*During the 20th century, smoking ed about 100 million people worldwide.
*Every 30 seconds someone somewhere in the world s of lung cancer. It is the ninth most common cause of in the world and the most common form of cancer. Each year 1.25 million people from it. — Roy Castle International Centre for Lung Cancer Research
*Tobacco s one person every ten seconds and is set to ten million people a year by 2025. — World Health Organization
*Each year more Americans from smoking-related diseases than from abuse, car accidents and combined.
*390,000 Americans each year from the effects of cigarette smoking. Smoking has been responsible for 16% (or 1 in 6) of all s in the U.S. each year.
*Half of all smoking-related s occur between the ages of 35 and 69, which translates into an average of roughly 23 years of life lost.
*Insurance companies have estimated that smoking a single cigarette lowers one’s life expectancy by 10.7 minutes. That means in smoking a packet of 20 life is shortened by more than three and a half hours.
*Cigarettes are the most heavily advertised products in the U.S. Tobacco companies spend over $5,000 per minute on advertising and promotion of tobacco products. Smoking costs the nation $65 billion per year in health-care costs and lost productivity — that’s $262 per American per year.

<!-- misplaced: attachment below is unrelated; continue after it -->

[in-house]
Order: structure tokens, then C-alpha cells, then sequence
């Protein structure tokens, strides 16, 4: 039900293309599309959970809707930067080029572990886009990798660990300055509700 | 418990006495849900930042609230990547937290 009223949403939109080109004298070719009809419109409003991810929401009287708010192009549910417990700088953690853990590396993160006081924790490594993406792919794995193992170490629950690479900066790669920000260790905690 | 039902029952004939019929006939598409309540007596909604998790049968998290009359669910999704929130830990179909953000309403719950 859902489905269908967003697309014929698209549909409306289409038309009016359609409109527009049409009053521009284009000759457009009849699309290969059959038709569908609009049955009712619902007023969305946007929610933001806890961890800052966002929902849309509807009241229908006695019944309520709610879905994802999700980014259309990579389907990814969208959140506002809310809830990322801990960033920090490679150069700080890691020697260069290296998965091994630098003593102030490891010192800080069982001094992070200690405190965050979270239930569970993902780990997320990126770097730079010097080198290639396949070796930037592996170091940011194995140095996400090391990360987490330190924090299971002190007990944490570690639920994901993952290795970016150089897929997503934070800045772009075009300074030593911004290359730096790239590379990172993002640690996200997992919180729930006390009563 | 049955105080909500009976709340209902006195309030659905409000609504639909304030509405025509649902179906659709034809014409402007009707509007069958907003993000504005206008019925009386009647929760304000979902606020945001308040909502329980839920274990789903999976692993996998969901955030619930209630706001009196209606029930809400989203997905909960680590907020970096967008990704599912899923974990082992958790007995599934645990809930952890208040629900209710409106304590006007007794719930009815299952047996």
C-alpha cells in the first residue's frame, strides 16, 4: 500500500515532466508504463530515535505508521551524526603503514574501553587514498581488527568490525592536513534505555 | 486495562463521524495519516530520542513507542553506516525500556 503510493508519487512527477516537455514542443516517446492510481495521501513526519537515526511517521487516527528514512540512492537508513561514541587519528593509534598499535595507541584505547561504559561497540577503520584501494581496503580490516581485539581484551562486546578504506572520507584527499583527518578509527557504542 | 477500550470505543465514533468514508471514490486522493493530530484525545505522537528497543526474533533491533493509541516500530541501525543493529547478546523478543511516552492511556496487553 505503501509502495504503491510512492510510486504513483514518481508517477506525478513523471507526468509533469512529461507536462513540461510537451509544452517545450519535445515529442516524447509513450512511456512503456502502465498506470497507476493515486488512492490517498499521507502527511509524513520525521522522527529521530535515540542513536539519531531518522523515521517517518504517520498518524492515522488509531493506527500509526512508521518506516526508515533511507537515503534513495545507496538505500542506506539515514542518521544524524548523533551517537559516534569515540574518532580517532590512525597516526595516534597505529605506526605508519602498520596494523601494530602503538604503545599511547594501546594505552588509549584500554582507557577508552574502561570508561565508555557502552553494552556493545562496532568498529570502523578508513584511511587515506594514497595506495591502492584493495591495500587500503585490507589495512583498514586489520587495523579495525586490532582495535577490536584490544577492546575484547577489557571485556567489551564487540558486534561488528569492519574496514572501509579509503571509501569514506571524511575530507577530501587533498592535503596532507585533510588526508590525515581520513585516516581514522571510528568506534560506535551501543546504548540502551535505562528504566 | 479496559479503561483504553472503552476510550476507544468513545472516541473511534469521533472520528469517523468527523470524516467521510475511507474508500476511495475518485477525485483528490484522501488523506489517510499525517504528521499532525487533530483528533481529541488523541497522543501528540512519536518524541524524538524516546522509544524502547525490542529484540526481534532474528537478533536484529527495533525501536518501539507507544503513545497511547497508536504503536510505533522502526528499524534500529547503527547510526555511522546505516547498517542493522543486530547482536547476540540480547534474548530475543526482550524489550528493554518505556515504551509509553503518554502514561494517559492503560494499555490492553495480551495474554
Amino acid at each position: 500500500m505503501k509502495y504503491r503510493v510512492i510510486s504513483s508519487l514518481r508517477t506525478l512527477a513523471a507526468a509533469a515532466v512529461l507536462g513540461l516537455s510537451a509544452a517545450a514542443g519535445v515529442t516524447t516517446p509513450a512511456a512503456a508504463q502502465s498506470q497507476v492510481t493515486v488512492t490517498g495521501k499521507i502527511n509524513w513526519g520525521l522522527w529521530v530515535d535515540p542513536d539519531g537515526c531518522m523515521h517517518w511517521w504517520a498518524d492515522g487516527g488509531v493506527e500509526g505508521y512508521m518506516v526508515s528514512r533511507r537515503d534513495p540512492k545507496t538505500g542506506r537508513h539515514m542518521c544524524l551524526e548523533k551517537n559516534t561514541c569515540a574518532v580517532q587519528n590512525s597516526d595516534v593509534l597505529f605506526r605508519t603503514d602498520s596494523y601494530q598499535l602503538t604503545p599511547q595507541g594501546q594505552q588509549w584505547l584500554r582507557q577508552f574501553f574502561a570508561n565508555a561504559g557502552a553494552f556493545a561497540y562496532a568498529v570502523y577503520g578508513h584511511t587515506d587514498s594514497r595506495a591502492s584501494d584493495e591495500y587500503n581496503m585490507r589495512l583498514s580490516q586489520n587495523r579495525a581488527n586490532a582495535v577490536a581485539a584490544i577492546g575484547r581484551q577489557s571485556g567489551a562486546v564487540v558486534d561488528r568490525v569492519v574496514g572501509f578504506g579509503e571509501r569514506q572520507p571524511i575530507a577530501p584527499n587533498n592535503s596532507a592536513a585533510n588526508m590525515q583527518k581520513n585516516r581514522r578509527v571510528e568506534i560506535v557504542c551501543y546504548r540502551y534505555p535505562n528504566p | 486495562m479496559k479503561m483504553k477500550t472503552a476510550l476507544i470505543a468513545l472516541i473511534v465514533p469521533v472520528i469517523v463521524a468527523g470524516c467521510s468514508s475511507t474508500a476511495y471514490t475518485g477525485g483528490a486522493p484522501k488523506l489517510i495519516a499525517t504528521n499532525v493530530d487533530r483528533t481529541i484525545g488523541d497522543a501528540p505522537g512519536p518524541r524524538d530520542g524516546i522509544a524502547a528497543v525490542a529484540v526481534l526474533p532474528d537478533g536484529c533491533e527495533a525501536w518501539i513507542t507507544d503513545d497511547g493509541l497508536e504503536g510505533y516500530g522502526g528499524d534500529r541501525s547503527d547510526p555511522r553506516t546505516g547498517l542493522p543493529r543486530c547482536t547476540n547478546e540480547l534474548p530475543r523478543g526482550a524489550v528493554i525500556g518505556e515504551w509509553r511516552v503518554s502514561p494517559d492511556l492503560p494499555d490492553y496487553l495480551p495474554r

*In 1997 cigarette smoking accounted for an estimated 117,400 of the total 628,000 s in the United Kingdom. Cigarette smoking is thus responsible for approximately one in every five s in Britain. This annual mortality translates into an average of 2,300 people ed by smoking every week, 320 every day, and 13 every hour. — Royal College of Physicians
*About 40 percent of America’s 50 million smokers will try to kick the habit at least once this year. Fewer than one in ten will succeed. — Center for Disease Control and Prevention
*Road accidents, and drugs and solvents all . Smoking s five times more people before their time than all these other causes of put together. Smoking is the biggest single cause of preventable disease and premature in this country. — Smoking and Your Child, issued by Britain’s Department of Health
*The humble cigarette is responsible for a dozen times more s in the UK in the past 40 years than British casualties from World War II — over five million. This is not a cold statistic but a human tragedy. — Sir George Albert, Royal College of Physicians
*Pregnant women who smoke have higher rates of miscarriage, , premature birth, and complications of pregnancy. More of their babies soon after birth from crib than the newborns of nonsmoking mothers.
*In 1996 more than 336,000 Australian schoolchildren smoked a total of more than 370 million cigarettes.
*Smoking harms not just the smoker, but also family members, coworkers, and others who breathe the smoker’s cigarette smoke, called second-hand smoke.